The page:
2nd volume, no. 52

Introduction to the content

The German People’s Storm reacts to a news item. It is September 1944, and Hitler’s Third Reich has already lost the Second World War. The propaganda machine mobilizes its last forces: all “able-bodied men between the ages of 16 and 60” are drafted into the Volkssturm (Nazi civilian resistance to the allied forces) to fight the approaching enemy to the death. Millions of civilians had already perished and now “children and veterans” are being drafted to fight a hopeless battle. Goebbels’ propaganda effort achieved just the opposite of its intention. Bloch suggests to the Volkssturm that they will be the target of the liberation forces and wise to flee or surrender at any opportunity.

Over the course of months, Curt Bloch’s impatience grows. He is eager for liberation in his hiding place, frustrated that he still cannot re-enter the world. How long can this last, he wonders. In this mood, he writes 25 Years OWC: From the 1968 Anniversary Edition in which he looks back from the future – specifically, from the year 1968.  He laments that his hair has become thin and gray (which doesn’t seem to bother Eisenhower who is bald in the least.) In this dystopic future, the British troops are still in a stalemate in Hannover and Bloch, still sits in his hideout – now alone with his hopes and dreams of peace.

In Sketch of the situation Bloch describes what is happening on the front. As American troops breaking the resistance of the Wehrmacht in the west, the German’s dreams of expansion to the the east have faded. The Russian army continues to advance. He concludes his poem with a question: “German people, you flock of sheep, how long will you let yourself be slaughtered for those who brought you here?”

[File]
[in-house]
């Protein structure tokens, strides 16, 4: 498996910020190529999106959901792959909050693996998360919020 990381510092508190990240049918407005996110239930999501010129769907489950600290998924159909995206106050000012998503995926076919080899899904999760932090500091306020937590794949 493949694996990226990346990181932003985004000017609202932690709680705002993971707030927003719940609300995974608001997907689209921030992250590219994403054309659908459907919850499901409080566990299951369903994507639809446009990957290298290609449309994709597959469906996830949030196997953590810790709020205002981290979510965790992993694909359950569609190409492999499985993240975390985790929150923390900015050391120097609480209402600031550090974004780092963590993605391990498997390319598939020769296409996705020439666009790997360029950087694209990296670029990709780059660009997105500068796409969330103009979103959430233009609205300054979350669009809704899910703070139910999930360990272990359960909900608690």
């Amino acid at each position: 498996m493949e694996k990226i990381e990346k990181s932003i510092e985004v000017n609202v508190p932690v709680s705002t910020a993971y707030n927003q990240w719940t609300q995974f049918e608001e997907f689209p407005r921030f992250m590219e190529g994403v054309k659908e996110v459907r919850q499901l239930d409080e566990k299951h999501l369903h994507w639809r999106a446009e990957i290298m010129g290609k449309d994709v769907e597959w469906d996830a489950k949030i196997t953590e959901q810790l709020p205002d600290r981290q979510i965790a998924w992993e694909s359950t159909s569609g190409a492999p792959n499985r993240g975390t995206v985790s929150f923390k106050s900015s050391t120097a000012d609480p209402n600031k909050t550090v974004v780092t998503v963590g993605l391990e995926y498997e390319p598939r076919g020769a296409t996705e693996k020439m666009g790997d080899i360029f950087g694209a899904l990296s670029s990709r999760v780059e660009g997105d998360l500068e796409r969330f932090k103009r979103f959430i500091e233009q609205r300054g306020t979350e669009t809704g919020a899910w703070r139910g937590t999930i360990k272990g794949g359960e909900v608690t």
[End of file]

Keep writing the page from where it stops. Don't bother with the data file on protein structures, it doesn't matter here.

In Holland the dire fuel shortage worsens. The Nazi occupiers stop and steal the bikes from Dutch cyclists at gunpoint. Bloch therefore warns of the German Piglet Hunters and advise the Dutch to hide their bicycles well until the “German executioners” flee without bicycles, which will happen very soon.

On August 24, 1944 Paris was liberated by the allies. The Ballad of the Alarm Clock is a nursery rhyme Bloch created, inspired by a cheerful propaganda news story from an old paper explaining that since German watchmakers were drafted into the army 120,000 German clocks in need of repair were sent to watchmakers in occupied Paris (no worries!)  The main character of the poem is Bloch’s invention: a German girl “Miss Becker” who sends her unreliable clock to Paris for repair. Now that the city on the Seine is liberated the alarm clock won’t ever be returned to Germany. Poor little Miss Becker!